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What should I read for the next Hugo Awards?

Gareth3

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I've never read everything nominated for the Hugo Awards, but I was suprised this year that I made a clean sweep. I read absolutely none of the written nominees, apart from the first few Laundry books by Charlie Stross. I'd like to do a little better for the 2020 Hugos, especially since they're in New Zealand, so I'm open to suggestions. The criteria for nominating written fiction is that it must be first published, first translated into English, or first published in the United States in 2019. Any kind of publishing is fine, and I didn't read any of the comics either, so include them. Nominations will open early next year, but I'd like to get started reading stuff already published.

A couple more restrictions for this thread are that I can't read anything other than English, and the fiction has to be easily available in New Zealand. We get UK editions quite fast, but there may be delays with books published only in America. Print SF magazines other than Analog are quite scarce, so please concentrate on short fiction that's available online. Other than being some kind of science fiction or fantasy, I'm not specifying what kind of story I'm interested in. Partly this is to make the recommendations useful for as many people as possible, partly because I'll have to broaden my reading to cover more of the nominees.

So, please suggest something that fits these criteria, in one or more of these categories:
Novel, 40,000+ words
Novella 17,500-40,000 words
Novelette 7,500-17,500 words
Short Story less than 7,500 words
"Graphic Story" ie comic book, graphic novel, or web comic
Please choose just one work per category and explain why you chose it. Thank you for your suggestions.
 

Boris

I am invincible?
Validated User
So you're looking for stuff likely to be nominated for the 2020 Hugos?

I propose the novel Empress of Forever by Max Gladstone. It's a huge sweeping space opera but also has deep thematic and character richness. Some parts are beautiful and almost poetic. I can see it getting a nomination.
 

Gareth3

Registered User
Validated User
Yes, there's still four months in which eligible stuff can be published, but I thought I'd see what's available now. You can take "electability" into consideration as well as whether it's your personal favourite: what you think is likely to be nominated. Also, I don't mind if you're just seconding a suggestion, more people recommending the same thing gives me more incentive to try it. Thanks for your suggestion, I'll check it out.
 
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Bookwrack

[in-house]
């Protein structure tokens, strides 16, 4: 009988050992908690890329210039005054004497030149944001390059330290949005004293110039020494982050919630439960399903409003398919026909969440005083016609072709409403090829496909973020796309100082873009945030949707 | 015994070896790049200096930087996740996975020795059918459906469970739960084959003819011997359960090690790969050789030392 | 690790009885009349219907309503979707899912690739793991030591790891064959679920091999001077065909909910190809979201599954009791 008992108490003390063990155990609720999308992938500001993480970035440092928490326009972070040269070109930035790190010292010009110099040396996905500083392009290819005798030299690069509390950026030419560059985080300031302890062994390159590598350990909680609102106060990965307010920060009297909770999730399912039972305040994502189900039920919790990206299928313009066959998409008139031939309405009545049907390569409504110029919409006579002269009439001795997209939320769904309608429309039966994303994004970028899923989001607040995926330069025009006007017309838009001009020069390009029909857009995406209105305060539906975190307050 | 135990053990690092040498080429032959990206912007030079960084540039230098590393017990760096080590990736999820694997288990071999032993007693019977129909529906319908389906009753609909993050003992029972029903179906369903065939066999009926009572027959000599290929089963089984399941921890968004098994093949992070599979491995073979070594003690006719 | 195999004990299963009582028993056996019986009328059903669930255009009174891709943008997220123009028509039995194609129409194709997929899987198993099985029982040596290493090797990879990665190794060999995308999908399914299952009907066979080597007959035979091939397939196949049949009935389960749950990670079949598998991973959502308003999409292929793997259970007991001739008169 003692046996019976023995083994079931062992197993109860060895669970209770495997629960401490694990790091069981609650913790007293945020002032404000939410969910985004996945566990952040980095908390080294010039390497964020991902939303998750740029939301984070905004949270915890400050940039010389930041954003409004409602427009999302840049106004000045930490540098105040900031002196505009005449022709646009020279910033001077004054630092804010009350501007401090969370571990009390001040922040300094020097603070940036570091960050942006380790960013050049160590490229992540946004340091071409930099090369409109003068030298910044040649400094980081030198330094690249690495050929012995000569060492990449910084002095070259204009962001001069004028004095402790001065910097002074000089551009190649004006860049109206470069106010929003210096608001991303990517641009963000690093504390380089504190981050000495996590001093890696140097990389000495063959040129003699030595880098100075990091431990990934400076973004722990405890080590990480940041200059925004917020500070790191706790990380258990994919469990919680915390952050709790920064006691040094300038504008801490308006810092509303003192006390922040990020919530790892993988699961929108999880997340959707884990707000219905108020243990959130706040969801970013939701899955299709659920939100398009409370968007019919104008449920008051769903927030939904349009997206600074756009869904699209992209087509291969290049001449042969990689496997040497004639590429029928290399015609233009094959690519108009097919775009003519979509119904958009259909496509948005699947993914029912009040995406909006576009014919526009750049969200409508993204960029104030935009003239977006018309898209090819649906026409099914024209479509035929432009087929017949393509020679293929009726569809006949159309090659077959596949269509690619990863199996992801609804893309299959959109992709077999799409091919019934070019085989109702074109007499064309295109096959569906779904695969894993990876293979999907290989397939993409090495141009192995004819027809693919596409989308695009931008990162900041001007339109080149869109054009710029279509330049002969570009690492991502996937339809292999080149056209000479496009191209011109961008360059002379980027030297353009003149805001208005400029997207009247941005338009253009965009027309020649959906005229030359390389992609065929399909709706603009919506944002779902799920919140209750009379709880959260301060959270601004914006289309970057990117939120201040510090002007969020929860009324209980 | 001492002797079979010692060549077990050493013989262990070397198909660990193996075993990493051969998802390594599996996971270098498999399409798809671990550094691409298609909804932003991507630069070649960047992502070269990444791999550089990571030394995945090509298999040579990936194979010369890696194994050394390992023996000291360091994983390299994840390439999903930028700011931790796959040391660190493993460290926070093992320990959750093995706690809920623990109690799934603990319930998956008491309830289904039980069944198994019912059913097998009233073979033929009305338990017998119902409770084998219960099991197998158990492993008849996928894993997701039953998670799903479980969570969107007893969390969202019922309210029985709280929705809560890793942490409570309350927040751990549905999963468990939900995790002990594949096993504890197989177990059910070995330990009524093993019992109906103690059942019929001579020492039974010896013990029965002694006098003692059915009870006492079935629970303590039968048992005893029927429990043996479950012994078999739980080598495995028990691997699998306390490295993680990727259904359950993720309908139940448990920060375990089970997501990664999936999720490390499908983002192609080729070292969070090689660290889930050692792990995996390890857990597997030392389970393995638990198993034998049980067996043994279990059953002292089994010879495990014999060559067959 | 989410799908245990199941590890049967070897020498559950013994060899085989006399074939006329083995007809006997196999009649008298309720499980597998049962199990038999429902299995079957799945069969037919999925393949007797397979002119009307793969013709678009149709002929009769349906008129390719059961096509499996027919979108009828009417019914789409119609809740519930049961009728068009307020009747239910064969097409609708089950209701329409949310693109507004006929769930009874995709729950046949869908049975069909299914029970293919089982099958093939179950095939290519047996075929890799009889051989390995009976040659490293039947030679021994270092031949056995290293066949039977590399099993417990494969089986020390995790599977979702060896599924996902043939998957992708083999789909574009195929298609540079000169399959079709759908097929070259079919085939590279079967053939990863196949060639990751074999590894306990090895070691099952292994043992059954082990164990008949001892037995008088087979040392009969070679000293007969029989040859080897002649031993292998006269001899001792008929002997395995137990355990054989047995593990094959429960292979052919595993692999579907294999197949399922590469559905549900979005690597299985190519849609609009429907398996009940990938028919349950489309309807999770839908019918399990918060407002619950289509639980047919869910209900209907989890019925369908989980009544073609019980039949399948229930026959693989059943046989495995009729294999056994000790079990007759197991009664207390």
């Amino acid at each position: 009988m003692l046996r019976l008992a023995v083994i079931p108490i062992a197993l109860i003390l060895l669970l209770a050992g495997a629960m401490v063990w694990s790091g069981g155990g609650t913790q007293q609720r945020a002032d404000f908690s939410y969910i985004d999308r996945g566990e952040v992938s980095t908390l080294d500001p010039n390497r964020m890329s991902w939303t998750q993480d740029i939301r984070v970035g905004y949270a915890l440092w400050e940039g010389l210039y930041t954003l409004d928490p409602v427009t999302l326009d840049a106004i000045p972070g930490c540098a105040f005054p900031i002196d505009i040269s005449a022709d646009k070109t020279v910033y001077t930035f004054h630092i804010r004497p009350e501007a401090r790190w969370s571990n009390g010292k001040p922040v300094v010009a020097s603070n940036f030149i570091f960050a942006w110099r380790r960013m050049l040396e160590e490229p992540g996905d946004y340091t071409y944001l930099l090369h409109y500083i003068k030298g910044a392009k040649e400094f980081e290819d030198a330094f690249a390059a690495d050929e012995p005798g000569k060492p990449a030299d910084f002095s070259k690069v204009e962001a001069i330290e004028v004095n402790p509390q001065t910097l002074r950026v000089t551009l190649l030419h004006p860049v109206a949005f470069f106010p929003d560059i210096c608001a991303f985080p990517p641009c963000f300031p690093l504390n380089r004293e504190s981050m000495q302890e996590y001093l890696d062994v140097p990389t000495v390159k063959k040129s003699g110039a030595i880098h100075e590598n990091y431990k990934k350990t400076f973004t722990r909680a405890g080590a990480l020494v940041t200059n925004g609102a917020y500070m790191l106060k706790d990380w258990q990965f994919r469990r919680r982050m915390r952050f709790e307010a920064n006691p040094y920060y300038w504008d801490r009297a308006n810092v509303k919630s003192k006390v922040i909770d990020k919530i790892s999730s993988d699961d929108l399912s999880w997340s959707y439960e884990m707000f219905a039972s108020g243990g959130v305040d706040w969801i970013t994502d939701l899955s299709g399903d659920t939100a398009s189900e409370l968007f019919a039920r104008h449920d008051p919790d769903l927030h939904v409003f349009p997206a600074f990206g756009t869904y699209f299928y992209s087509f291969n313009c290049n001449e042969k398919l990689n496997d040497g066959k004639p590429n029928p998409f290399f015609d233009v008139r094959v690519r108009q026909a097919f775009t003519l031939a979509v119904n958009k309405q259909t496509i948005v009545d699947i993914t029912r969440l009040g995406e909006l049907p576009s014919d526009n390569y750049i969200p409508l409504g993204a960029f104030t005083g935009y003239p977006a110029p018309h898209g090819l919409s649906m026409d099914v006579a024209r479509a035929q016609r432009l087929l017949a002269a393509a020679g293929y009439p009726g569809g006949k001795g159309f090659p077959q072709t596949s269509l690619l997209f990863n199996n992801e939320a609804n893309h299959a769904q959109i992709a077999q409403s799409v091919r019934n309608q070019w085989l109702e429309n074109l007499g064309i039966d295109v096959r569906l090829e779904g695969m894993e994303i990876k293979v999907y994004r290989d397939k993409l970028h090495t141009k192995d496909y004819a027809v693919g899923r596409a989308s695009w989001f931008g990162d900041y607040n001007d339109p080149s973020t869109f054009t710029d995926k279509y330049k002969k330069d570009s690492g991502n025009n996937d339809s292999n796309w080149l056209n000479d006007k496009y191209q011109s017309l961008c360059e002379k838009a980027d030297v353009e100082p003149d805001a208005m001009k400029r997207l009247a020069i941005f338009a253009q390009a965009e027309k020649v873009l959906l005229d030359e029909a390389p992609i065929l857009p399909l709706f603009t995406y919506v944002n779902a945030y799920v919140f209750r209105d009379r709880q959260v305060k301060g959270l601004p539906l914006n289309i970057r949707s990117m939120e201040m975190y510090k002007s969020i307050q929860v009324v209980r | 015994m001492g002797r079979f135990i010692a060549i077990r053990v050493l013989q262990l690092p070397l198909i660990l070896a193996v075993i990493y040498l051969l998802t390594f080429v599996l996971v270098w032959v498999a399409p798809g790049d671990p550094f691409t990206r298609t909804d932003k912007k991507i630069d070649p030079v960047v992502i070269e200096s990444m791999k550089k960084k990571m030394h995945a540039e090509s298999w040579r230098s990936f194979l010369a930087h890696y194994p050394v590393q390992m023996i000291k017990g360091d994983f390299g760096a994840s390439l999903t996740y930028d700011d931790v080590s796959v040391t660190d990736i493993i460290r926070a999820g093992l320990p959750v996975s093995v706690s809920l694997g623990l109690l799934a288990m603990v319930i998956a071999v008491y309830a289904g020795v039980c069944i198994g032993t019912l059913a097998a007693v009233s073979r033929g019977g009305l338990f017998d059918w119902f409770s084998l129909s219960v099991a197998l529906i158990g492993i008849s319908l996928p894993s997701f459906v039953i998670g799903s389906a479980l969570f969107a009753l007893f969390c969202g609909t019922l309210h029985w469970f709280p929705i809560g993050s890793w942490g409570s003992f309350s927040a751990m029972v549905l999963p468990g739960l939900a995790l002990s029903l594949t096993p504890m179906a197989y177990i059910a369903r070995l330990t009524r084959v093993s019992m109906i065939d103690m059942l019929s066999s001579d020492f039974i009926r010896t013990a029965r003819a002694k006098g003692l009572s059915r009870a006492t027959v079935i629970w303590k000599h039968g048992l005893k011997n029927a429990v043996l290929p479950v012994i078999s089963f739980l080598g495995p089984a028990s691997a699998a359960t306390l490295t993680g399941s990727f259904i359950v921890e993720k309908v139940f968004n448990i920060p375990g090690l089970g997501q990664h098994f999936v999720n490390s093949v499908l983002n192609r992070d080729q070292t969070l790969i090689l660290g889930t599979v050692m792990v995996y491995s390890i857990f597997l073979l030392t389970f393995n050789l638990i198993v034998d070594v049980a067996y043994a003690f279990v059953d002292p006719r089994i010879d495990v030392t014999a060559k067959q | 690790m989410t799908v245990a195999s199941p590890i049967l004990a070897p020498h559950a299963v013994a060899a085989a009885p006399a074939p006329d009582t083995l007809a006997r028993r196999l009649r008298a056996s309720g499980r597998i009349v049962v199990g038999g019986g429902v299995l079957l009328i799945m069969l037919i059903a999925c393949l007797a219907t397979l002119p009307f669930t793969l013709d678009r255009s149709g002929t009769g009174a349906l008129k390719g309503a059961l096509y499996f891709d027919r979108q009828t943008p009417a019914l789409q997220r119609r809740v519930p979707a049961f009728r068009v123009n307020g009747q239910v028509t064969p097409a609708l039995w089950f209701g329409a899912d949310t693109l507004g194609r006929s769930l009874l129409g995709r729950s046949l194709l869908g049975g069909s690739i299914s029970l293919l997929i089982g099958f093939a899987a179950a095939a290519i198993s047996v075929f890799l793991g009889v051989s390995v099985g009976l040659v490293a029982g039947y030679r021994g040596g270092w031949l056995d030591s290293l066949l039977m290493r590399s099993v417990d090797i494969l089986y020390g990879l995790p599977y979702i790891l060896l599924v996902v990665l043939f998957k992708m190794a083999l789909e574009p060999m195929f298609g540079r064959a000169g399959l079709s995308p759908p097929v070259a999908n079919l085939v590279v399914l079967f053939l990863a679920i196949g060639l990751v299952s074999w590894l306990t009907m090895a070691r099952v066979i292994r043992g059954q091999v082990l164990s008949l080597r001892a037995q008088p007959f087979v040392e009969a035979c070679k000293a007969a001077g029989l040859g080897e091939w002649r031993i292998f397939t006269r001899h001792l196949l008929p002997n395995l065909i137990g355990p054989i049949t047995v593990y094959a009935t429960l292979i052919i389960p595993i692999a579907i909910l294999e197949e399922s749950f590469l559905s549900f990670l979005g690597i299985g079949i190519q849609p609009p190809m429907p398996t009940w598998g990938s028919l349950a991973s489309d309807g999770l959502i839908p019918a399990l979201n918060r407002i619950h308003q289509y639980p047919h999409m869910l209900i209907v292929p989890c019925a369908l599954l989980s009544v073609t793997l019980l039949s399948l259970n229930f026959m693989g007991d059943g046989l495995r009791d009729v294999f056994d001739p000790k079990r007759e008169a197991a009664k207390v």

Gazer
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This might be a good place to ask, you just need a worldcon membership to get the nominee packet once they come out?
 

CaptainCrowbar

Charismatic Megafauna
RPGnet Member
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This might be a good place to ask, you just need a worldcon membership to get the nominee packet once they come out?
Yes. If you're not planning on actually attending the con, you only need to pay for a supporting membership, which is a lot cheaper than an attending membership.
 

PaulK

I am not a number! I am a
Validated User
In novels, I’d suggest Anne Leckie’s The Raven Tower and I’m hearing good things about Elisabeth Bear’s Ancestral Night
 

Boris

I am invincible?
Validated User
For novella, and being indulgent by suggesting two works featuring the same author I'll say This is How You Lose the Time War by Gladstone and Amal El-Mohtar. An incredibly beautiful epistolary novella of love letters between time travelers from rival factions. It has the incredible ability to draw out tiny moments of intimacy against the backdrop of epic events, so that you are so happy that one character found some seeds, you don't care about the war fleet burning in the background.
 

Arethusa

Sophipygian
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For novella, and being indulgent by suggesting two works featuring the same author I'll say This is How You Lose the Time War by Gladstone and Amal El-Mohtar. An incredibly beautiful epistolary novella of love letters between time travelers from rival factions. It has the incredible ability to draw out tiny moments of intimacy against the backdrop of epic events, so that you are so happy that one character found some seeds, you don't care about the war fleet burning in the background.
I was just scrolling down to recommend it. So good!
 

randomgerbil

Registered User
Validated User
In the novel category I'd suggest A Memory Called Empire by Arkady Martine. It's a beautifully written space opera about imperialism, both military and cultural, where we follow a young ambassador summoned from her small collection of mining stations to the dominant empire as the previous ambassador had died in mysterious circumstances.

It's been getting a lot of buzz since it came out this Spring so it's a reasonable shout to make the final shortlist.
 
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